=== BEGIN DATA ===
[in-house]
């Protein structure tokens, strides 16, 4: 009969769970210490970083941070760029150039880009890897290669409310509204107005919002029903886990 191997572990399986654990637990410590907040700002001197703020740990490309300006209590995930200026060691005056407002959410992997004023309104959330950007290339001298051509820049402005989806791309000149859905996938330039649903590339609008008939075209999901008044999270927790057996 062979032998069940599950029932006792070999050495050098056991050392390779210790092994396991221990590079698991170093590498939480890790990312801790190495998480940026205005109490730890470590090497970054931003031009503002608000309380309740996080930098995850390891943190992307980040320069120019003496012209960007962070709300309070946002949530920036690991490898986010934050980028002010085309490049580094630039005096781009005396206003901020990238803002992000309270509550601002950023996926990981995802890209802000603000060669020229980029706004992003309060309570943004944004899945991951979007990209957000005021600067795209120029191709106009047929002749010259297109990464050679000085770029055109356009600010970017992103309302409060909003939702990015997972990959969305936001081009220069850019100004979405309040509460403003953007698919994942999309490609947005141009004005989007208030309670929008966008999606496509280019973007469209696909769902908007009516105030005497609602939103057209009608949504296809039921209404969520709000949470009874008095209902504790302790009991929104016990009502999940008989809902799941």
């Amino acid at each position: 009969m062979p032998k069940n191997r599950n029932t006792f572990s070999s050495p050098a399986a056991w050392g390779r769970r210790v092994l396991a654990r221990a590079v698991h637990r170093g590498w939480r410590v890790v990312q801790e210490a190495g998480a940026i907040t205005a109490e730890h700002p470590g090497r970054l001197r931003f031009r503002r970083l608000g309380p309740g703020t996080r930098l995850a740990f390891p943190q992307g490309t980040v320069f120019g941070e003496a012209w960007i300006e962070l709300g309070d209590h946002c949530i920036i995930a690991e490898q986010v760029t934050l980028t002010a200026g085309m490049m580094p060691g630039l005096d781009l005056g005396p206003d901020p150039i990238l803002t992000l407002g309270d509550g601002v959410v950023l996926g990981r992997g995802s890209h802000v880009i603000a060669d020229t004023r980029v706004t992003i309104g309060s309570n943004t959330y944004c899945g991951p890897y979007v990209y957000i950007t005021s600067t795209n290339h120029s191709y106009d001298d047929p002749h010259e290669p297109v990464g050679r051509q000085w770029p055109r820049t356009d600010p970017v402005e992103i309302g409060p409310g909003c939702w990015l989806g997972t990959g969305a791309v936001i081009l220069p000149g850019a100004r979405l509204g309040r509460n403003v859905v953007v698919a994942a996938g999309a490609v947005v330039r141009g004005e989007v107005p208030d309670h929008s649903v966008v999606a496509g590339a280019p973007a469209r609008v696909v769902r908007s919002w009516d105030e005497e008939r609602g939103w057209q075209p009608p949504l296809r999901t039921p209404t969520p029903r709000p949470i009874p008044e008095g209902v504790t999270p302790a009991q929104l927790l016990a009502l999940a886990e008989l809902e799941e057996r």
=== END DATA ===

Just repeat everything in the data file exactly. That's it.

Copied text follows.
[in-house]
């Protein structure tokens, strides 16, 4: 009969769970210490970083941070760029150039880009890897290669409310509204107005919002029903886990 191997572990399986654990637990410590907040700002001197703020740990490309300006209590995930200026060691005056407002959410992997004023309104959330950007290339001298051509820049402005989806791309000149859905996938330039649903590339609008008939075209999901008044999270927790057996 062979032998069940599950029932006792070999050495050098056991050392390779210790092994396991221990590079698991170093590498939480890790990312801790190495998480940026205005109490730890470590090497970054931003031009503002608000309380309740996080930098995850390891943190992307980040320069120019003496012209960007962070709300309070946002949530920036690991490898986010934050980028002010085309490049580094630039005096781009005396206003901020990238803002992000309270509550601002950023996926990981995802890209802000603000060669020229980029706004992003309060309570943004944004899945991951979007990209957000005021600067795209120029191709106009047929002749010259297109990464050679000085770029055109356009600010970017992103309302409060909003939702990015997972990959969305936001081009220069850019100004979405309040509460403003953007698919994942999309490609947005141009004005989007208030309670929008966008999606496509280019973007469209696909769902908007009516105030005497609602939103057209009608949504296809039921209404969520709000949470009874008095209902504790302790009991929104016990009502999940008989809902799941």
């Amino acid at each position: 009969m062979p032998k069940n191997r599950n029932t006792f572990s070999s050495p050098a399986a056991w050392g390779r769970r210790v092994l396991a654990r221990a590079v698991h637990r170093g590498w939480r410590v890790v990312q801790e210490a190495g998480a940026i907040t205005a109490e730890h700002p470590g090497r970054l001197r931003f031009r503002r970083l608000g309380p309740g703020t996080r930098l995850a740990f390891p943190q992307g490309t980040v320069f120019g941070e003496a012209w960007i300006e962070l709300g309070d209590h946002c949530i920036i995930a690991e490898q986010v760029t934050l980028t002010a200026g085309m490049m580094p060691g630039l005096d781009l005056g005396p206003d901020p150039i990238l803002t992000l407002g309270d509550g601002v959410v950023l996926g990981r992997g995802s890209h802000v880009i603000a060669d020229t004023r980029v706004t992003i309104g309060s309570n943004t959330y944004c899945g991951p890897y979007v990209y957000i950007t005021s600067t795209n290339h120029s191709y106009d001298d047929p002749h010259e290669p297109v990464g050679r051509q000085w770029p055109r820049t356009d600010p970017v402005e992103i309302g409060p409310g909003c939702w990015l989806g997972t990959g969305a791309v936001i081009l220069p000149g850019a100004r979405l509204g309040r509460n403003v859905v953007v698919a994942a996938g999309a490609v947005v330039r141009g004005e989007v107005p208030d309670h929008s649903v966008v999606a496509g590339a280019p973007a469209r609008v696909v769902r908007s919002w009516d105030e005497e008939r609602g939103w057209q075209p009608p949504l296809r999901t039921p209404t969520p029903r709000p949470i009874p008044e008095g209902v504790t999270p302790a009991q929104l927790l016990a009502l999940a886990e008989l809902e799941e057996r």